Today is rainy so I’m going to spend some time telling you about myself and my independent life (later I probably will go to a local pastry shop to drink a tea with some cookies…). This is my first post in English, so please forgive my mistakes!
the Independent Living Movement grew out of the Disability Rights Movement, which began in the 1960s.
As you probably know, I’m Italian and I live in a small village not too far from Turin. I’ve been living alone for two years, since I went to live in the city center of Turin with a Pakistani boy who was a student of the Polytechnic of Turin. We lived together for six months, in a small house behind the University. I can remember the smell of spices and tobacco inside the house, and the tasty dishes that he used to cook…I loved the Pakistani recipes, even if the first time I tasted a dish called Quorma prepared with a spicy sauce and chili, it set fire to my mouth as if someone had struck a match on my tongue!
The Independent Living philosophy postulates that people with disabilities are the best experts on their needs, and therefore they must take the initiative, individually and collectively, in designing and promoting better solutions and must organize themselves for political power.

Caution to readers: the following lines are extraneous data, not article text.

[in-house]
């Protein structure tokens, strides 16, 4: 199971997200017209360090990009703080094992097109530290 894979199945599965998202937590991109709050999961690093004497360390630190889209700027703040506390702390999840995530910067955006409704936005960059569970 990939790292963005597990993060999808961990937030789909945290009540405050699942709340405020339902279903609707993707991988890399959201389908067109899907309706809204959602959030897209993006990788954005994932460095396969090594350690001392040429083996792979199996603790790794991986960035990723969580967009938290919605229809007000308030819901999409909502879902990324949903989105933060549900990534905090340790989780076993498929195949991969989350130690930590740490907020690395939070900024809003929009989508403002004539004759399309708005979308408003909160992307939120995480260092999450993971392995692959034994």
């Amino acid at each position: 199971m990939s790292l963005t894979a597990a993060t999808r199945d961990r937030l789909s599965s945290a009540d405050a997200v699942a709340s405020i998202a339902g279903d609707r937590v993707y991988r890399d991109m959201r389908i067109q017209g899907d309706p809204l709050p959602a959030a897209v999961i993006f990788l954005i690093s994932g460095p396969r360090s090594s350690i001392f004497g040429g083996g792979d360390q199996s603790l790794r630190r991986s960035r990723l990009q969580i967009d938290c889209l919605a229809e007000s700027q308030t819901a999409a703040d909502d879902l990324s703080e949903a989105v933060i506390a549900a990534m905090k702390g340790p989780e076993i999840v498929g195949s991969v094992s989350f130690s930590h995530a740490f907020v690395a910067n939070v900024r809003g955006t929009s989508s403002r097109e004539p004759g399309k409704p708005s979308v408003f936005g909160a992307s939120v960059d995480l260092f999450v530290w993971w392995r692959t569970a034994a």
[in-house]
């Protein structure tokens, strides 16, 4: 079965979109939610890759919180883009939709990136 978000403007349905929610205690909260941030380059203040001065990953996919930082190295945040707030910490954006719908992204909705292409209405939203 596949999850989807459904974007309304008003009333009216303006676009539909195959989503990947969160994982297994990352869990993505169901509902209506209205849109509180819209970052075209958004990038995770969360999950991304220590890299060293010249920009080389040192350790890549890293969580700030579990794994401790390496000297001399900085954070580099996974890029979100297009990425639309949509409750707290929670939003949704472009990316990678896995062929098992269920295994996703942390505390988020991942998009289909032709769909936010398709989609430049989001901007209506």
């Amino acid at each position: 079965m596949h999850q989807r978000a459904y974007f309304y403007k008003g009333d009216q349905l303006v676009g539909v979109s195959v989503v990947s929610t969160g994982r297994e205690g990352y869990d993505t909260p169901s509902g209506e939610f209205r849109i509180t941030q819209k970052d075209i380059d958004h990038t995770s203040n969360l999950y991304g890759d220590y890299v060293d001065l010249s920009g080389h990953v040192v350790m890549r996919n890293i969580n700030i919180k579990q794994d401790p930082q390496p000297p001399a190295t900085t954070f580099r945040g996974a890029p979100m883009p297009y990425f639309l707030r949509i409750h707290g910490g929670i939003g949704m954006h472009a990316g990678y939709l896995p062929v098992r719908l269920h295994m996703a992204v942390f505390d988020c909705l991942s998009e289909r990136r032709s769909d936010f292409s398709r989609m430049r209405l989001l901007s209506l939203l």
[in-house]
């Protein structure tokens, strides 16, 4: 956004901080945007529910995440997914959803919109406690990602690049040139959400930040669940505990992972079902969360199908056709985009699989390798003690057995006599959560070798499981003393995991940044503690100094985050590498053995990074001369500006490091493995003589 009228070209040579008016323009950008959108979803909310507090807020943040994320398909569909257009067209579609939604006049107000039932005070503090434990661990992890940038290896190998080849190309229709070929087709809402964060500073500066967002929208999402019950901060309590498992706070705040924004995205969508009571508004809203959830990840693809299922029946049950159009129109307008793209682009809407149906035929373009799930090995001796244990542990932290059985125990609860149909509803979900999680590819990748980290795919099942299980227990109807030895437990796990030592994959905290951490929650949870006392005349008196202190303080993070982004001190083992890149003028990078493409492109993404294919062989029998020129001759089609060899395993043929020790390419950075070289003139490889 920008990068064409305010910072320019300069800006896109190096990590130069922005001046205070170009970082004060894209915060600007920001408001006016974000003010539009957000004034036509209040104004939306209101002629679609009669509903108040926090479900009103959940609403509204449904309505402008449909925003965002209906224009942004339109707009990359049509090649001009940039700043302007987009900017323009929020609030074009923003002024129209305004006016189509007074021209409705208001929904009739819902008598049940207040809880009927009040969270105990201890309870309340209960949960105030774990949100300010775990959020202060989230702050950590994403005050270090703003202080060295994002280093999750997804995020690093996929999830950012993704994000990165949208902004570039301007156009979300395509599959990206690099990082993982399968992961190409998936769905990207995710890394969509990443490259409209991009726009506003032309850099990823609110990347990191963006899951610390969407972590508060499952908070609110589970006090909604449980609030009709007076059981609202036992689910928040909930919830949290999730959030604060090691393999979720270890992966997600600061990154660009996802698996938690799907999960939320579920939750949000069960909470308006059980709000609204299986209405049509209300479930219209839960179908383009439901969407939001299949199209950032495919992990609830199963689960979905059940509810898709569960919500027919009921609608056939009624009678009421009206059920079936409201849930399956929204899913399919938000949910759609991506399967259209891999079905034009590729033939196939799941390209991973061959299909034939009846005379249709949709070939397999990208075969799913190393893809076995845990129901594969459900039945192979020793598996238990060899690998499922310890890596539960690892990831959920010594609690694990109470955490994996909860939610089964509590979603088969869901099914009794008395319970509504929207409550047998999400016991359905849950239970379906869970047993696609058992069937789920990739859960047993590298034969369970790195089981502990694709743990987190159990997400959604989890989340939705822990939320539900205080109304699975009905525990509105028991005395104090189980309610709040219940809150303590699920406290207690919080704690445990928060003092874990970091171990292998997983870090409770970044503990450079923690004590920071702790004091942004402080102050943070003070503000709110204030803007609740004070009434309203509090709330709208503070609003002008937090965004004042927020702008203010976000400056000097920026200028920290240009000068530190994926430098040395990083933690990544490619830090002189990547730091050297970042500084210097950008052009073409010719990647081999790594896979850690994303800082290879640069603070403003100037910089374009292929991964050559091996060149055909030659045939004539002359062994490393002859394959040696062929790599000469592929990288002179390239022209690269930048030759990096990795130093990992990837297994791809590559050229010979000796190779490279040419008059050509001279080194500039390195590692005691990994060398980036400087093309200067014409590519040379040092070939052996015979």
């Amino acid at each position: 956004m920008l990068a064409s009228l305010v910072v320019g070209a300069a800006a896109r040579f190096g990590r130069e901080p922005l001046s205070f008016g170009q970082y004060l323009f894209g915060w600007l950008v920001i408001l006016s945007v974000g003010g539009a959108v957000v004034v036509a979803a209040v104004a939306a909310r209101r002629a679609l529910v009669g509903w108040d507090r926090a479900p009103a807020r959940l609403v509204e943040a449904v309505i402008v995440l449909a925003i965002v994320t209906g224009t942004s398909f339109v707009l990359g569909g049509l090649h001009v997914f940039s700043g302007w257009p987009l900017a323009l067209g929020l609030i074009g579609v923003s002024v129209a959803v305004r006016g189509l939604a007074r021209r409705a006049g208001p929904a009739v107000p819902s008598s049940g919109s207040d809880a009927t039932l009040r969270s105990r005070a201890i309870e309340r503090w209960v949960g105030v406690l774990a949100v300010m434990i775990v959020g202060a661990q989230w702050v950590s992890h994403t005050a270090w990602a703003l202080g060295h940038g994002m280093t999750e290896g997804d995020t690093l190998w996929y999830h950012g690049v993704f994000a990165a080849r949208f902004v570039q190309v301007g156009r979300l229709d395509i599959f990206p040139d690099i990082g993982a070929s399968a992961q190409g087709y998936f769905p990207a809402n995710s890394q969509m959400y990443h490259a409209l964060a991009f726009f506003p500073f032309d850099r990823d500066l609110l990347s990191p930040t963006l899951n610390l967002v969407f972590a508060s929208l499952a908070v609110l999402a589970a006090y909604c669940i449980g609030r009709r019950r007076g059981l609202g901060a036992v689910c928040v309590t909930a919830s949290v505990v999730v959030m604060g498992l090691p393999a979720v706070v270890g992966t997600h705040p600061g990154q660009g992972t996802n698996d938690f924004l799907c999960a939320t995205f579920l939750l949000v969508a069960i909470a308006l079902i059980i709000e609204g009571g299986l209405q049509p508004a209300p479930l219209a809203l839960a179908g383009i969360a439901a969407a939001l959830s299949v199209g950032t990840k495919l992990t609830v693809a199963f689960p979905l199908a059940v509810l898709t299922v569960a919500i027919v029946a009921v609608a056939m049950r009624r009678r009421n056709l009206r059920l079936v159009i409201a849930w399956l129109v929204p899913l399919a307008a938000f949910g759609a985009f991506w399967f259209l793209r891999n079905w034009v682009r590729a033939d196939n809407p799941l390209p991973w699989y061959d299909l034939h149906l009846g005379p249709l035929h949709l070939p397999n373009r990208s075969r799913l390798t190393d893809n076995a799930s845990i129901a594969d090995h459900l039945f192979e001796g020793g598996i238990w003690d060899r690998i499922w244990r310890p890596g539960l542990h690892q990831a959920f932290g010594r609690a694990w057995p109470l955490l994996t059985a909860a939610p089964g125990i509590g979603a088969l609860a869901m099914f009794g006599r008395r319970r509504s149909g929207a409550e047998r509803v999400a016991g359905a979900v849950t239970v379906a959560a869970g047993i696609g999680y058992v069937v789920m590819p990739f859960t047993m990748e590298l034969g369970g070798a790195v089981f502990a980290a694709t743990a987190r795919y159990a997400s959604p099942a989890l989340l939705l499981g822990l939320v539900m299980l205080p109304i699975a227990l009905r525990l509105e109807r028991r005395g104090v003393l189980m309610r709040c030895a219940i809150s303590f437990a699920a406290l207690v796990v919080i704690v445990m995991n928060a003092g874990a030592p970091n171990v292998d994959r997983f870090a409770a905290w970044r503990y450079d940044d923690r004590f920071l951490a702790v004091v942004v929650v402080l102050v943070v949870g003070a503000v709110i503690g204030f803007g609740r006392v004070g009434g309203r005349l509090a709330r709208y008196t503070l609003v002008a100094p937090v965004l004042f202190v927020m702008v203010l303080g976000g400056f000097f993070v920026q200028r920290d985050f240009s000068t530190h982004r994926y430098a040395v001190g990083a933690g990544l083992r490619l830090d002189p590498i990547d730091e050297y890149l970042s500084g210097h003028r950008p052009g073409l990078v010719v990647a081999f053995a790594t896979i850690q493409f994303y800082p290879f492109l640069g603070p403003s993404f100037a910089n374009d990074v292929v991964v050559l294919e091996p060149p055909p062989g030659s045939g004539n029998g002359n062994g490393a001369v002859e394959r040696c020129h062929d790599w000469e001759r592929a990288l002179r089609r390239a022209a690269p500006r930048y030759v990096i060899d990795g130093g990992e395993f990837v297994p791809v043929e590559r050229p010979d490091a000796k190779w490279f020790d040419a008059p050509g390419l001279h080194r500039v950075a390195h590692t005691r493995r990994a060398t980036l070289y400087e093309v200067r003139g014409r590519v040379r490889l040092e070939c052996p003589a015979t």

By the way, our house was a melting pot of cultures: Italian, Indian and Pakistani perfumes, different kinds of music and different languages, Italian, Urdu, Hindi, Persian, Arab… Before sleeping, he used to listen pashto songs or sufi music: Hadiqa Kiyani and Abida Parveen have made my nights more fascinating. He gifted me a typical bridal dress as well, and sometime I wore the veil – called Dupatta – on my head. It seemed to live in fairytale, even if this experience was not as easy as you can imagine.
Over the years, the Movement has spread from North America to all continents, adapting itself to and getting enriched by different cultures and economic conditions
Because of that, I moved from Turin to the village where I live now. Here I started to live alone, with two shifting assistants that help me to do everything I can’t do on my own. For example, getting dressed and undressed, having a shower, cooking, and going outside. if I have a date, for example, they take me everywhere I need to go but then they leave me alone because they are only a substitute for my legs and arms, not for my brain! It means that my partner doesn’t feel like he has to kiss my assistant as well… 🙂
So, this is what I consider Independent Living: a way to live like everyone else even if you have a serious disability.
Independent Living is a philosophy, a worldwide movement of people with disabilities working for self-determination, self-respect and equal opportunities, it’s a welfare topic, but for me – firstly – it’s the chance to live alone, to rent a house, to hire personal caregivers, to travel and to build our own future like any other person!